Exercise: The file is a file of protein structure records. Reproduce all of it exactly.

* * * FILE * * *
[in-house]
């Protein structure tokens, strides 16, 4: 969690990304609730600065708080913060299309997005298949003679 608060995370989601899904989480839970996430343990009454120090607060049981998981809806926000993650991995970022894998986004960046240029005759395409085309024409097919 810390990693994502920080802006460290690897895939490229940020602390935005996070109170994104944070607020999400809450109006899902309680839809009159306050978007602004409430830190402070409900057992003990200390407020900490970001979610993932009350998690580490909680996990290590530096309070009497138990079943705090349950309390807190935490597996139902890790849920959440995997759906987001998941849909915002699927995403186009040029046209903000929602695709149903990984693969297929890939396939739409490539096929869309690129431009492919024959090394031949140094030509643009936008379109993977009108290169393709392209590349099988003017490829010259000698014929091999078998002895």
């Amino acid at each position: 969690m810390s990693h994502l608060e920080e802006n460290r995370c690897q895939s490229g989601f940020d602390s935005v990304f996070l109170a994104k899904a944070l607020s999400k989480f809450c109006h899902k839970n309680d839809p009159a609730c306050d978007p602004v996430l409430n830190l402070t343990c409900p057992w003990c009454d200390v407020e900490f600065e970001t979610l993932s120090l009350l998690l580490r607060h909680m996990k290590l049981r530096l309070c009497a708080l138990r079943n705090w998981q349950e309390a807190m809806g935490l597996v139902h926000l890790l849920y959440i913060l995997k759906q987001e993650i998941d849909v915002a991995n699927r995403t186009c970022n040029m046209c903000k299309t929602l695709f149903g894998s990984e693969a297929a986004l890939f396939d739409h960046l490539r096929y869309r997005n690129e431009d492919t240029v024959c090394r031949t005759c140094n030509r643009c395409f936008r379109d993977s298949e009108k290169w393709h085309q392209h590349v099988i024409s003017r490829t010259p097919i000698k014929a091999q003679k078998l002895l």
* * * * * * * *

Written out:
[in-house]
């Protein structure tokens, strides 16, 4: 969690990304609730600065708080913060299309997005298949003679 608060995370989601899904989480839970996430343990009454120090607060049981998981809806926000993650991995970022894998986004960046240029005759395409085309024409097919 810390990693994502920080802006460290690897895939490229940020602390935005996070109170994104944070607020999400809450109006899902309680839809009159306050978007602004409430830190402070409900057992003990200390407020900490970001979610993932009350998690580490909680996990290590530096309070009497138990079943705090349950309390807190935490597996139902890790849920959440995997759906987001998941849909915002699927995403186009040029046209903000929602695709149903990984693969297929890939396939739409490539096929869309690129431009492919024959090394031949140094030509643009936008379109993977009108290169393709392209590349099988003017490829010259000698014929091999078998002895």
């Amino acid at each position: 969690m810390s990693h994502l608060e920080e802006n460290r995370c690897q895939s490229g989601f940020d602390s935005v990304f996070l109170a994104k899904a944070l607020s999400k989480f809450c109006h899902k839970n309680d839809p009159a609730c306050d978007p602004v996430l409430n830190l402070t343990c409900p057992w003990c009454d200390v407020e900490f600065e970001t979610l993932s120090l009350l998690l580490r607060h909680m996990k290590l049981r530096l309070c009497a708080l138990r079943n705090w998981q349950e309390a807190m809806g935490l597996v139902h926000l890790l849920y959440i913060l995997k759906q987001e993650i998941d849909v915002a991995n699927r995403t186009c970022n040029m046209c903000k299309t929602l695709f149903g894998s990984e693969a297929a986004l890939f396939d739409h960046l490539r096929y869309r997005n690129e431009d492919t240029v024959c090394r031949t005759c140094n030509r643009c395409f936008r379109d993977s298949e009108k290169w393709h085309q392209h590349v099988i024409s003017r490829t010259p097919i000698k014929a091999q003679k078998l002895l």